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B I R T H I N G is a series of 30 works - performances, photography, paintings and drawings - that intend to explore the hidden aspects of birthing. Based on photographic birth narratives, accounts of my mother's experience giving birth to me, and blurry if-even-true personal memories of my own birth materialise in an imagined birth process.

I have never given birth to a human baby.

Hidden aspects of birth: The cold and clinical environment in which most babies are born in Western culture fascinates and repels me at the same time. The teal of the tiles and the mold symbolise this environment. The magic of the umbilical cord as the eternal golden thread connecting all of us survives and permeates this cold environment.

The raincoat: Being about birth, this series is an experiment with different fabrics of existence, so to speak - searching for materials that support the message of the works. The raincoat once protected me from a torrential downpour. 

I cut it into pieces to accommodate for the babies, shielding and protecting like an amniotic sac.

"This never happened".

This woman does not exist.

Those bubbles are not coming out from a bathtub.

This blood was never shed. 


After birth: These paintings are made on an old yoga mat. The material had detached into layers at the places where hand and feet are positioned during practice. A cat ate a piece of the left rim. The material is soft and used, treated roughly, but always catches the body. The tired body, the strong body, the awakening body, the relaxing body, the body. Women are expected to "loose weight" and get "back into shape" after birth. They are supposed to do yoga. Pregnancy yoga and after-pregnancy yoga. Exercise. They are supposed to take good care of their babies. I cut the mat into three pieces. Two of them show the stretched. "excess", skin and belly fat held by the mother. The third piece shows the other side (the mat turned around):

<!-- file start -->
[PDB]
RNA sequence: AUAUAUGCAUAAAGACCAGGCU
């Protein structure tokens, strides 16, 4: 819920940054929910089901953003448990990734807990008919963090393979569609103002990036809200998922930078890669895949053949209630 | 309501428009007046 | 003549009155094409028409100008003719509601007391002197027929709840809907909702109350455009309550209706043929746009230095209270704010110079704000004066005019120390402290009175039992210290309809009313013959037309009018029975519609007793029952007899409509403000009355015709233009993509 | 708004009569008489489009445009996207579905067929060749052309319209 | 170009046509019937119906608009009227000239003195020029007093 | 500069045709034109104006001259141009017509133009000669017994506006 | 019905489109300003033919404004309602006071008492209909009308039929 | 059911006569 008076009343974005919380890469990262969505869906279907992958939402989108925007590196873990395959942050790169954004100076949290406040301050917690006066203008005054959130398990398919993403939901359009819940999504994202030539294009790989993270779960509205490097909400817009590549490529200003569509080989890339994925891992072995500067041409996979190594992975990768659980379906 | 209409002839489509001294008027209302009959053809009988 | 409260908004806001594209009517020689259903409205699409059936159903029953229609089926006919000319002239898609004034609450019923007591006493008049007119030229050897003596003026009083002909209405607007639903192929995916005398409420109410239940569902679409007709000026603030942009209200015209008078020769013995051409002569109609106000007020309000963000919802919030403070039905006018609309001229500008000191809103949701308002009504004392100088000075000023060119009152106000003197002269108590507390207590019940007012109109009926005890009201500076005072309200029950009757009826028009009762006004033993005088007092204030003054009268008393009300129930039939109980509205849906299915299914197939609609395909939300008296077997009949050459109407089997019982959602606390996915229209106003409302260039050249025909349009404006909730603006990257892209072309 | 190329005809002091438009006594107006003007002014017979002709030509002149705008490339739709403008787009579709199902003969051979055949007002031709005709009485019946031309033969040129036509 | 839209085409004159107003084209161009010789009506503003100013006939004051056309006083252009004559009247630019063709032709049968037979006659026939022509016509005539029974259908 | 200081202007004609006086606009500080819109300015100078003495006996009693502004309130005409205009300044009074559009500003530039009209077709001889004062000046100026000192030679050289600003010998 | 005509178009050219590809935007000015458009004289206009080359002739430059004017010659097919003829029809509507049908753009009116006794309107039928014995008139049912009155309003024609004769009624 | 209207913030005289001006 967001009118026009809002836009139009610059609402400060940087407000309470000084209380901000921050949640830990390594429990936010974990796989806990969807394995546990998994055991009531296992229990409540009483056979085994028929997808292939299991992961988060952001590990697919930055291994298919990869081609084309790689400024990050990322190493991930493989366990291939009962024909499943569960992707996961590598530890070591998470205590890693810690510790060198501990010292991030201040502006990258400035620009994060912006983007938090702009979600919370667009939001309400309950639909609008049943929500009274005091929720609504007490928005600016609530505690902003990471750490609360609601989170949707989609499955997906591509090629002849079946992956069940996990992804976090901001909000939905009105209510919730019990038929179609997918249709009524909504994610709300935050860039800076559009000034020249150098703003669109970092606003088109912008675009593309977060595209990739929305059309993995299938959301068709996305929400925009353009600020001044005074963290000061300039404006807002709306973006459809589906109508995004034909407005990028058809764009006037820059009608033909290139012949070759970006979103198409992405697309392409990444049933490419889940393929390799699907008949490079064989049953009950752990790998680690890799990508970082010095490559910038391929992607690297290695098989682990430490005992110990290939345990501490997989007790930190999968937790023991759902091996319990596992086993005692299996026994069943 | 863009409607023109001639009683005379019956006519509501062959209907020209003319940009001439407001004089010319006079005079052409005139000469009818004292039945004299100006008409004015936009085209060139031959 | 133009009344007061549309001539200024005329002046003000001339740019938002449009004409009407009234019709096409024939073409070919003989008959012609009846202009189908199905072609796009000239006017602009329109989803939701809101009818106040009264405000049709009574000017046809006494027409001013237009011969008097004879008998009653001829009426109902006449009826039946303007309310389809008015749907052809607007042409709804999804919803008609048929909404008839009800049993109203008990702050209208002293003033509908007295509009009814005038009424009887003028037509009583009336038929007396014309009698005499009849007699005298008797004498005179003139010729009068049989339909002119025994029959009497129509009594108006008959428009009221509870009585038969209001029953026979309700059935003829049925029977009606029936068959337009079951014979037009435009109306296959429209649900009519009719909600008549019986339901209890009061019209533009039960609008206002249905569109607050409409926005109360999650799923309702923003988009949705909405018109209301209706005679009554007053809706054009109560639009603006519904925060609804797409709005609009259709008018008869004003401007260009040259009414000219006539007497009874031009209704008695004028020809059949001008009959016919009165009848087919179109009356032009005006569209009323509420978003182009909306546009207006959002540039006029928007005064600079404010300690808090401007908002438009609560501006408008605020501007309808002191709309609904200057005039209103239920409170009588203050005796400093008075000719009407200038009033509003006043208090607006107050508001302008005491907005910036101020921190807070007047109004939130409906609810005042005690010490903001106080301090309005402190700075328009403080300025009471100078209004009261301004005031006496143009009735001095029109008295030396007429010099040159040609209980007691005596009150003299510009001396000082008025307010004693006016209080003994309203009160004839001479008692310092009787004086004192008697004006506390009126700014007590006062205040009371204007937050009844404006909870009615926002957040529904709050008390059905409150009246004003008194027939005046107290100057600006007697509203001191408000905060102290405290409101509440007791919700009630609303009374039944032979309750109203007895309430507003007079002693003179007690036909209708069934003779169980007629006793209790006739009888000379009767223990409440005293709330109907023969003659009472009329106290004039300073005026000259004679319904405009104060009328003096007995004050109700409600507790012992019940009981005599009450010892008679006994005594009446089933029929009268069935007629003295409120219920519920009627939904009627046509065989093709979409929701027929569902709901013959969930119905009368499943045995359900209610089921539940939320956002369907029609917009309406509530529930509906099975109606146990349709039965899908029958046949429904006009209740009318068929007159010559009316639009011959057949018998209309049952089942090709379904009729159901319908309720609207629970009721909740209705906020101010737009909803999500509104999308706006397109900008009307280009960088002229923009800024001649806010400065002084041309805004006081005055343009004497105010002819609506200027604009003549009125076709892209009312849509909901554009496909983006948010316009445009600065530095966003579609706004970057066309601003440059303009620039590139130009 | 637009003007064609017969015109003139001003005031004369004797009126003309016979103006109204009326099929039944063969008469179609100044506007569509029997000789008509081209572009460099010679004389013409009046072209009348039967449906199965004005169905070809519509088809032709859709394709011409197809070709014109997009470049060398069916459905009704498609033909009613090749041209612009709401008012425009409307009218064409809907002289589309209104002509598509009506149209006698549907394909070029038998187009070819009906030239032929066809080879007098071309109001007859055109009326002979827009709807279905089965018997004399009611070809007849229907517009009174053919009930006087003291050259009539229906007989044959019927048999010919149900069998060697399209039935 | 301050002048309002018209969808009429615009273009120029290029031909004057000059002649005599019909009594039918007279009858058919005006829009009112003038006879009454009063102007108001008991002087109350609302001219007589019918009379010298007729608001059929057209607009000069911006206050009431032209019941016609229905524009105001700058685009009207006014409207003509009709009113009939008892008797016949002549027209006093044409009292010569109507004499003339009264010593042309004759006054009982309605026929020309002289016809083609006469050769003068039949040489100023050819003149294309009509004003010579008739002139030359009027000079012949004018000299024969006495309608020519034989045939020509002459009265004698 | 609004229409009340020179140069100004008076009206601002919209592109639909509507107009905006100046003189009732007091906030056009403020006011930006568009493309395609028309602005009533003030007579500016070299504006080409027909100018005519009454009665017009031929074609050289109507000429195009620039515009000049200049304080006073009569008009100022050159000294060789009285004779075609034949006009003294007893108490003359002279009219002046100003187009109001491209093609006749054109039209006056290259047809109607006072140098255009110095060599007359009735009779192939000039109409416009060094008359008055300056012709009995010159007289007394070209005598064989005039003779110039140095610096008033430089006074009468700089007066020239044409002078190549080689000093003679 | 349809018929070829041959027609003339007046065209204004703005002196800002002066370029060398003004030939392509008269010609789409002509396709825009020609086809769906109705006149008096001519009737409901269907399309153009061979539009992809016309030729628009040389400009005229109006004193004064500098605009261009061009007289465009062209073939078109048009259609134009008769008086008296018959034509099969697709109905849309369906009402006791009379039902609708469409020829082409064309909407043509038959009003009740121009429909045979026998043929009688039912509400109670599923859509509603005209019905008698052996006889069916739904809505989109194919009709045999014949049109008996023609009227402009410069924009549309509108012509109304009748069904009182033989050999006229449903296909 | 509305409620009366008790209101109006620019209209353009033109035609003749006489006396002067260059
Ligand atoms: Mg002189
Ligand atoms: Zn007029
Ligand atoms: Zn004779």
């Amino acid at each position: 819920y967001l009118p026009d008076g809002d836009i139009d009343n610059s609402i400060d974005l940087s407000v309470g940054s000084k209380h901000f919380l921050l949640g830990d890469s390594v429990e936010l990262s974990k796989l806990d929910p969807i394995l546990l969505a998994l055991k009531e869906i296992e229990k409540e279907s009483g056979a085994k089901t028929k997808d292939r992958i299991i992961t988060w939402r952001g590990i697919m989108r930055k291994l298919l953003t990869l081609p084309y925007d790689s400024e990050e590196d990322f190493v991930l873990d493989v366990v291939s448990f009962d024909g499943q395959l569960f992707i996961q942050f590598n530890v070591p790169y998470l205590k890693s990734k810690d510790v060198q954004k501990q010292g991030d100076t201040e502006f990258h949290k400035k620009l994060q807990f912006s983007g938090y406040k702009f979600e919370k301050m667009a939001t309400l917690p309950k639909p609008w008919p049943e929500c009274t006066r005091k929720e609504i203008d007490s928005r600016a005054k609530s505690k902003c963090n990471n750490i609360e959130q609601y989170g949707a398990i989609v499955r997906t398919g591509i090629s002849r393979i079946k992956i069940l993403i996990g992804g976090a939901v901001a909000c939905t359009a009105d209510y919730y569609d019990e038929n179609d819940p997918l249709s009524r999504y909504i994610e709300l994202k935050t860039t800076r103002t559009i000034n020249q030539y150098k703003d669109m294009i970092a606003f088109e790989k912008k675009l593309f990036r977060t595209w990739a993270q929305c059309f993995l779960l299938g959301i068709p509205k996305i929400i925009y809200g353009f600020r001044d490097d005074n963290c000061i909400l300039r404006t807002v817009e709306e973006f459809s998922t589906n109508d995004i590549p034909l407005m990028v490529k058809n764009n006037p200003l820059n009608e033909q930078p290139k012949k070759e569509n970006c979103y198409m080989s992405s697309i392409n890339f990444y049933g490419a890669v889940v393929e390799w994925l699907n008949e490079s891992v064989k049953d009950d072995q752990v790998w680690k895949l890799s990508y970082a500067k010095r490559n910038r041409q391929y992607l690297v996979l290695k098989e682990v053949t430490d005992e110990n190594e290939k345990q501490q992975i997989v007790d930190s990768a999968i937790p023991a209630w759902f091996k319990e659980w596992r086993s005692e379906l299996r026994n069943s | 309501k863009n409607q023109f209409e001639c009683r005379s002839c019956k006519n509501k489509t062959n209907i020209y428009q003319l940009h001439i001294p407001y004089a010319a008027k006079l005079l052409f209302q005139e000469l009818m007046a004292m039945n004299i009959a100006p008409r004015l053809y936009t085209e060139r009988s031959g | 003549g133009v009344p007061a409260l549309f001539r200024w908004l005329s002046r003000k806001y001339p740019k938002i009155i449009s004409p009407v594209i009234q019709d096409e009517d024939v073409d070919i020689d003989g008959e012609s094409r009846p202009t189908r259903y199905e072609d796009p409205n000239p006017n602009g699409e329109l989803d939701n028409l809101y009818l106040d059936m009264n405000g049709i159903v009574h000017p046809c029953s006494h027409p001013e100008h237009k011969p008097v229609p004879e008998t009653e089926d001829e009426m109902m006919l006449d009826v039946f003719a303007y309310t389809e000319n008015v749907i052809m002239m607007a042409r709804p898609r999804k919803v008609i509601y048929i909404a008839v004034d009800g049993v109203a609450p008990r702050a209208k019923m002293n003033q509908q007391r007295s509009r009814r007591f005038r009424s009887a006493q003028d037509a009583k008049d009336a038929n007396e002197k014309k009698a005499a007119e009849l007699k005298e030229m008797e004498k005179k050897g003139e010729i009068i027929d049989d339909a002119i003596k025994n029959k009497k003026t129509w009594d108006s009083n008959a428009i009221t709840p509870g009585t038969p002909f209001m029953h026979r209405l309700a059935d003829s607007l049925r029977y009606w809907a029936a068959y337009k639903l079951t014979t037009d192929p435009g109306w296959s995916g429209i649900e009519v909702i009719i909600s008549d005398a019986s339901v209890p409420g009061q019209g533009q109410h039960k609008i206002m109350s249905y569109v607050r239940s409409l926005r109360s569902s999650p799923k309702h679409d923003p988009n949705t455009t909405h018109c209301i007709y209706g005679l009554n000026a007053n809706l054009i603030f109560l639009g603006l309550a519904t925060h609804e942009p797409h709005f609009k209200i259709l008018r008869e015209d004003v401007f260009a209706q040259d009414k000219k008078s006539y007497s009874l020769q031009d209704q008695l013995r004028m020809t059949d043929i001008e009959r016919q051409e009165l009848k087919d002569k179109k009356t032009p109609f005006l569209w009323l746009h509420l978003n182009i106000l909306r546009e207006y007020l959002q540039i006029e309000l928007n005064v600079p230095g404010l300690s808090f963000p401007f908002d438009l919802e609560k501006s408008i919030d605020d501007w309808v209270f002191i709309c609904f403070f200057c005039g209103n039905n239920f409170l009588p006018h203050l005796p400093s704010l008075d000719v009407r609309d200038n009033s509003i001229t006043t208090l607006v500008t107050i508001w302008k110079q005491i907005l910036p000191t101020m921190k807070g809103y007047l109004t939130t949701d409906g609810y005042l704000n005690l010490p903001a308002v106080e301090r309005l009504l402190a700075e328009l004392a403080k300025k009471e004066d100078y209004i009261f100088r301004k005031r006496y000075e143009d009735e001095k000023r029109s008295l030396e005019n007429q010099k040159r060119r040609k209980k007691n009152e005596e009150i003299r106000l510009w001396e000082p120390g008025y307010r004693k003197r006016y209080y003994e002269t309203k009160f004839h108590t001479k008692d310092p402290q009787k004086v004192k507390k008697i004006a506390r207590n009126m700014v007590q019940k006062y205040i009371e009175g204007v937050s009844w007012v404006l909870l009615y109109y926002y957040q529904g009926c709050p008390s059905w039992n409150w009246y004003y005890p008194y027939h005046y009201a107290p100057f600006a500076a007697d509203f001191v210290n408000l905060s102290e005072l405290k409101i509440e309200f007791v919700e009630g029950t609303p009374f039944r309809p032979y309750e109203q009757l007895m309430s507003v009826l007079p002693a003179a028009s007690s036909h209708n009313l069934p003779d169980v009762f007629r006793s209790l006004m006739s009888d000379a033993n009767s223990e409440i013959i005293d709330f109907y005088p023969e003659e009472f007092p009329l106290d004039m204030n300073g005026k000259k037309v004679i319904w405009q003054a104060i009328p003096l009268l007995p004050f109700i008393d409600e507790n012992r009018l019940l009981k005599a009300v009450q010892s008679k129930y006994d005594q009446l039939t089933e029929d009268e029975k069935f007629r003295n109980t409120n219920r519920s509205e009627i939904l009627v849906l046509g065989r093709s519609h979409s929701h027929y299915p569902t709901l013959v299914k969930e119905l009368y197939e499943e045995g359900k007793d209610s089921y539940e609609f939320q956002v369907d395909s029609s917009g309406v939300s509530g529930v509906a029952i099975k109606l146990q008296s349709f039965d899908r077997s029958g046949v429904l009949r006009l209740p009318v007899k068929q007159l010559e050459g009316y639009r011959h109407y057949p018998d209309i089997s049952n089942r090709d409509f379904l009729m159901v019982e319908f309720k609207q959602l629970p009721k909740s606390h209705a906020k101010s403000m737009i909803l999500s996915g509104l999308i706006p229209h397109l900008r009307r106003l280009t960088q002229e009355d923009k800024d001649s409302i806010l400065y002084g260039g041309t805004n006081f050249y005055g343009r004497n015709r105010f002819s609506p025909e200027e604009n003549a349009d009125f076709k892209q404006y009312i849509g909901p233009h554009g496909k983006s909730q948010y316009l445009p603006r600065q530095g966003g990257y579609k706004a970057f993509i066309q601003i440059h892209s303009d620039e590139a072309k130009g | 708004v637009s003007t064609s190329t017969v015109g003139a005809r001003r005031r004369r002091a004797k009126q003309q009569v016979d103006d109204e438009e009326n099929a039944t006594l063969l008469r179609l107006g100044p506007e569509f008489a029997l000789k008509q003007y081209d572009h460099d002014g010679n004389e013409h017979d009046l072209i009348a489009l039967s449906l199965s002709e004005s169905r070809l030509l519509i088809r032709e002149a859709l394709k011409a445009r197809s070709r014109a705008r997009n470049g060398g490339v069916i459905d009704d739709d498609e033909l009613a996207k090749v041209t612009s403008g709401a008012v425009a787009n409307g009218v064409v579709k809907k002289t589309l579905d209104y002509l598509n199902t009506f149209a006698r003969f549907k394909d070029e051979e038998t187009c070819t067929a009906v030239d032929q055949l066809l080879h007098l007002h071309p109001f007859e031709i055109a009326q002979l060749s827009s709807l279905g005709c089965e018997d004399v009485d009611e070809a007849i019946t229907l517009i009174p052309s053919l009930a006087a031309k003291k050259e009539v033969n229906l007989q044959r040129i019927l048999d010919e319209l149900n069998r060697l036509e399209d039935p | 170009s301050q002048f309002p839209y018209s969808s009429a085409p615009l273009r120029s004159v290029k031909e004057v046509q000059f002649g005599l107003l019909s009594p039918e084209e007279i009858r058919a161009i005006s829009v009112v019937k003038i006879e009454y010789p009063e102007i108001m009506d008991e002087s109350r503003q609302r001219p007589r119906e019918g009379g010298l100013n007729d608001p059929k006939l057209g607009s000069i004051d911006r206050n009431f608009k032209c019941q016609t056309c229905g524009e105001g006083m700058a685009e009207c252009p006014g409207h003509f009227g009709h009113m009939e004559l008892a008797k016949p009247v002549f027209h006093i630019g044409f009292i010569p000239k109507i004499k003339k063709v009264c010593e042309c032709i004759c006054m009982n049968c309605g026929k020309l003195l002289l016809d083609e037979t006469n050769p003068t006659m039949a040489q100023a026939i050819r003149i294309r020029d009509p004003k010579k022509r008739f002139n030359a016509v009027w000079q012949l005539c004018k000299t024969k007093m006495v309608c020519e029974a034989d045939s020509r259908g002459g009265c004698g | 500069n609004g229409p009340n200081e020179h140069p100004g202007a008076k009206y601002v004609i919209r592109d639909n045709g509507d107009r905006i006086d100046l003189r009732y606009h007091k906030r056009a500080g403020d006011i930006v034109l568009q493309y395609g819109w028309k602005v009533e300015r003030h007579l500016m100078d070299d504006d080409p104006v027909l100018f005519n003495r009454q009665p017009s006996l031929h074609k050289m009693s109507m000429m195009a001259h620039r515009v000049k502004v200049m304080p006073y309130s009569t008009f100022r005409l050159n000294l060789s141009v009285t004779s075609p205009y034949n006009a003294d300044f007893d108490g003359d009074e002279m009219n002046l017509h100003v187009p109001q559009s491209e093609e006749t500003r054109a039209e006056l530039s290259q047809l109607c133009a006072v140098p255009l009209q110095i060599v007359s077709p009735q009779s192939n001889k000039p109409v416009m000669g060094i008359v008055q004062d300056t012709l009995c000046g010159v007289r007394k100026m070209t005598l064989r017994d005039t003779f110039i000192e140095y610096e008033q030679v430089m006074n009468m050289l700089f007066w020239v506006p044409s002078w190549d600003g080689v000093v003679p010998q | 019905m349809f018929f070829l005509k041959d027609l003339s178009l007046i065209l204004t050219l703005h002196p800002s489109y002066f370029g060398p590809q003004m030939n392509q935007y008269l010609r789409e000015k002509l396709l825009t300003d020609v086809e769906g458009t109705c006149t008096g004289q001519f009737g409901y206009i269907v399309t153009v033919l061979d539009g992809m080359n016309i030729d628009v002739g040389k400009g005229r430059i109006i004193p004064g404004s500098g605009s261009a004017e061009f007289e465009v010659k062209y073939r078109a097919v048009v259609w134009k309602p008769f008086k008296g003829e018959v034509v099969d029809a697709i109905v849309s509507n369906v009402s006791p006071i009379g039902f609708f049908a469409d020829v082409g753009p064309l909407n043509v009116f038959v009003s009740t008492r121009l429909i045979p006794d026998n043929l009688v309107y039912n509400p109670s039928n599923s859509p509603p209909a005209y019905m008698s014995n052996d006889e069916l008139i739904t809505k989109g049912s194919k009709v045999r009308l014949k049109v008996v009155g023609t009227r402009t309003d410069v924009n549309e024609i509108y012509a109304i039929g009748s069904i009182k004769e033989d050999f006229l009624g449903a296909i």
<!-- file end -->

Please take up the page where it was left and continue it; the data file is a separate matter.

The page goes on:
The softness and proximity of the baby sucking milk from the breast. 

These two works are made on polypropylene bags. Once used to carry soil to fill a planting box - my friends helped me, and I was not able to carry any one of those bags due to a recent surgery: I had a hole in my belly and it was stitched. "Amniotic sac" cites the very long arm of "The Boy in the Red Vest" by Paul Cézanne. "Frau am Abgrund" was made second in an endeavour to create a better composition than in "Amniotic sac". I used the golden spiral to position the woman, the baby, and he amniotic sac. She is fishing, but the baby tells her it is dead, its body is floating on the surface. We all know, and the baby knows as well, that it is not dead. It is simply trying to tell the woman that she must stop fishing. The nutrition system is already intact - amniotic sac, baby, ocean - and the woman holding the umbilical cord is not needed. In fact, as she is holding the cord in such an unsteady position sitting on the edge of a precipice, she risks falling. She should: let go of the cord, carefully lean back, support her upper body with both arms, then turn around, get up, and walk away into the land. 

I was hesitant to add these pictures. They make me sad. I don't want to make you sad. It is a woman behind glass - the feeling of being cut off form the world, of not getting through. I imagine that many women might feel alone after birth. It makes me sad to think this. I want us to support each other. We are all connected...

I am ending this series with the theme of the eternal golden thread inspired by the book "Gödel, Escher, Bach - An Eternal Golden Braid" by Douglas R. Hofstadter. Will we continue and reproduce, or break the thread? 

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